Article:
Her prophets also find ... - With the Torah, the special gift of prophecy also ceased, since both were unique to the theocracy; but it was not until the establishment of Christianity that they were finally merged in higher developments of grace.

Verse 11

Troubled - See the margin reference note.

Liver - As the heart was regarded by the Jews as the seat of the intellect, so the liver (or bowels) was supposed to be the seat of the emotions. The pouring out of the liver upon the ground meant that feelings had entirely given way under the acuteness of sorrow, and he could no longer restrain them.

Verse 12

They say - Or, “They keep saying:” it was an oft-repeated cry, even while expiring upon their mother’s bosom.

Verse 13

Equal - i. e. “compare.” Zion’s breach, i. e. her destruction, is measureless, like the ocean.

Verse 14

Thy prophets have seen vain and foolish things for thee - The Septuagint and Vulgate give the true meaning, “stupidity” (see Jeremiah 23:13 note).

To turn away thy captivity - The right sense is, “They have not disclosed to thee thy sins, that so thou mightest repent, and I might have turned away thy captivity.”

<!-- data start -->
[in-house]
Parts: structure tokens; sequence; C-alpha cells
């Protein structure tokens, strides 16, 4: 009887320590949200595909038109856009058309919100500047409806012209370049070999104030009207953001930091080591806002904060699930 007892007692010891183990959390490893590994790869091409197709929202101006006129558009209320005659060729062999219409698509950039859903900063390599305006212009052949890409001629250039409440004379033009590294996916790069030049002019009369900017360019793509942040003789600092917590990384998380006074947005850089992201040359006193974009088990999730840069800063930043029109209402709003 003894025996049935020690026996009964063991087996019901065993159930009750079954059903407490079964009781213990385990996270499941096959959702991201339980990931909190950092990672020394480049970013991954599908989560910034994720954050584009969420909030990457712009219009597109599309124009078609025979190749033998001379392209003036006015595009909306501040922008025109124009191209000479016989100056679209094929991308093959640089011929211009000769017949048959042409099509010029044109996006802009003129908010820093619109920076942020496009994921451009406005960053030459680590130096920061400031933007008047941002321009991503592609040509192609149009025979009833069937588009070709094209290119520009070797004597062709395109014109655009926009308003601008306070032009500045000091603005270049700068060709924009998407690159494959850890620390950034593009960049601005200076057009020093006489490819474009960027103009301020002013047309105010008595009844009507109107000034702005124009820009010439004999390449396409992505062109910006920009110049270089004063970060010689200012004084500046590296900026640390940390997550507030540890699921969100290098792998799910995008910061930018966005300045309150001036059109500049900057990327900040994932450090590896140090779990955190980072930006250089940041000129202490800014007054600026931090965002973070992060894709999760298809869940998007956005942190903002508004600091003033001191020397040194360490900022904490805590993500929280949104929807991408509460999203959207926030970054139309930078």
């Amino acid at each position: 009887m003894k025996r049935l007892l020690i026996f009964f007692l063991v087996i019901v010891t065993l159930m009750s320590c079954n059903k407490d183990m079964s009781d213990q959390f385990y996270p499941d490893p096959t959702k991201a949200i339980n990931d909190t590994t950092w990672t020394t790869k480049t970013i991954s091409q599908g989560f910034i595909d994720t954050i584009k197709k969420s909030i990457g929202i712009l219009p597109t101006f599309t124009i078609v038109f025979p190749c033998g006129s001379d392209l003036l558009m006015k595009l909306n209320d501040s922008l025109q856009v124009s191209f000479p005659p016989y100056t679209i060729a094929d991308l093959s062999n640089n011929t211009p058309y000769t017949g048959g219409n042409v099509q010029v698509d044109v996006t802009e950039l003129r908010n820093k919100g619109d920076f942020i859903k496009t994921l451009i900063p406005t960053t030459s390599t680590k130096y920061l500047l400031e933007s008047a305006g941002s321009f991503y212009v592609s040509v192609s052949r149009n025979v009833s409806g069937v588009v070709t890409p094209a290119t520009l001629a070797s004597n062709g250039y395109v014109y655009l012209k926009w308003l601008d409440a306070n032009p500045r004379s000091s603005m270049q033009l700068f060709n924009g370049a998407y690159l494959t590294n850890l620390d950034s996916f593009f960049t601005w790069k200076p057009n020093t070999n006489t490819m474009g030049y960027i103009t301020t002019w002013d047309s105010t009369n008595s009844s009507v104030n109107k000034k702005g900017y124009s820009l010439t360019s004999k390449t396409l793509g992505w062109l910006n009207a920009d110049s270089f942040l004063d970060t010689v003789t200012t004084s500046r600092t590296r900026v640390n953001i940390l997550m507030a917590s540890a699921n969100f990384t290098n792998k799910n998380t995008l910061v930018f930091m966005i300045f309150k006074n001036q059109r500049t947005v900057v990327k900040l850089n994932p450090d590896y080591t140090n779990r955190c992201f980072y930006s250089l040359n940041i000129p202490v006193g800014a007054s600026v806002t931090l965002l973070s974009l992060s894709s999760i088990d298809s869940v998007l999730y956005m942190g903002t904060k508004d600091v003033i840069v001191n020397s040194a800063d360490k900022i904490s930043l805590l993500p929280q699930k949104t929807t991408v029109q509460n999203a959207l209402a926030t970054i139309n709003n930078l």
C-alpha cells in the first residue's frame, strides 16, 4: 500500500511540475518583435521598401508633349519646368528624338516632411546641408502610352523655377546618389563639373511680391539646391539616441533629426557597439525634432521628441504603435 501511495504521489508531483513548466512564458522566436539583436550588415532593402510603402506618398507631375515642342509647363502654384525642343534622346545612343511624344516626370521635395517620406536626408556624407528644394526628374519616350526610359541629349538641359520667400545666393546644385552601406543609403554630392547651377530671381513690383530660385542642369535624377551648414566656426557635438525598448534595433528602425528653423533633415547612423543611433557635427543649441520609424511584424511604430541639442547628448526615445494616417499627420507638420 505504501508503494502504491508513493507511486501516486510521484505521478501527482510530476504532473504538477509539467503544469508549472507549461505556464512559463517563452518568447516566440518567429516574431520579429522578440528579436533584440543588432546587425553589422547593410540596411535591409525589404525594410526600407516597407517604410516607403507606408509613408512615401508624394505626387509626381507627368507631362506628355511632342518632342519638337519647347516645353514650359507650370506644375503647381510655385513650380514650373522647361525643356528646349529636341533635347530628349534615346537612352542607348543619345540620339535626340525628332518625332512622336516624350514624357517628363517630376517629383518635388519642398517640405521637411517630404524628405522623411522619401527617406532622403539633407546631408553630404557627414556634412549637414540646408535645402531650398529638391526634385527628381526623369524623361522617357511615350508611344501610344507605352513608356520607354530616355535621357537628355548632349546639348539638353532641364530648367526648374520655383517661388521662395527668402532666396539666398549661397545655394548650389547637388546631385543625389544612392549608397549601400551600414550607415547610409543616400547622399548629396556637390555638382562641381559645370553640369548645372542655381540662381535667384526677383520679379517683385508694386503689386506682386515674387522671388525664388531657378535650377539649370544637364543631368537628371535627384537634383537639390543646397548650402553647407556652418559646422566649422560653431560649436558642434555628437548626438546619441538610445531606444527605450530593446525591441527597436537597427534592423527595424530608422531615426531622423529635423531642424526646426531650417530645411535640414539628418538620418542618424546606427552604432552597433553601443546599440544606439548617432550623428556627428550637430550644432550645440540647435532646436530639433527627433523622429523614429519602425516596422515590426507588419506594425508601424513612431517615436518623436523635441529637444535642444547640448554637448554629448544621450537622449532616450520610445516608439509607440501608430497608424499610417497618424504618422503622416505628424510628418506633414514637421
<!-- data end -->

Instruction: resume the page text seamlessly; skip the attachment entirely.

Burdens - Applied contemptuously to predictions which proved “false” or “empty,” i. e. failed of accomplishment. On the deduction to be drawn from this, see Jeremiah 28:9.

Causes of banishment - The result of the teaching of the false prophets would be that God would “drive out” the Jews from their land.

Some render the words “false ... banishment” by “oracles of falsehood and seduction.”

Verse 15

Compare the scene round the cross of the Redeemer Matthew 27:39.

Verse 16

Seen it - Omit “it.” The intensity of the enemy’s exultation is shown by the heaping up of unconnected words. We have found what we sought, have seen what we looked for.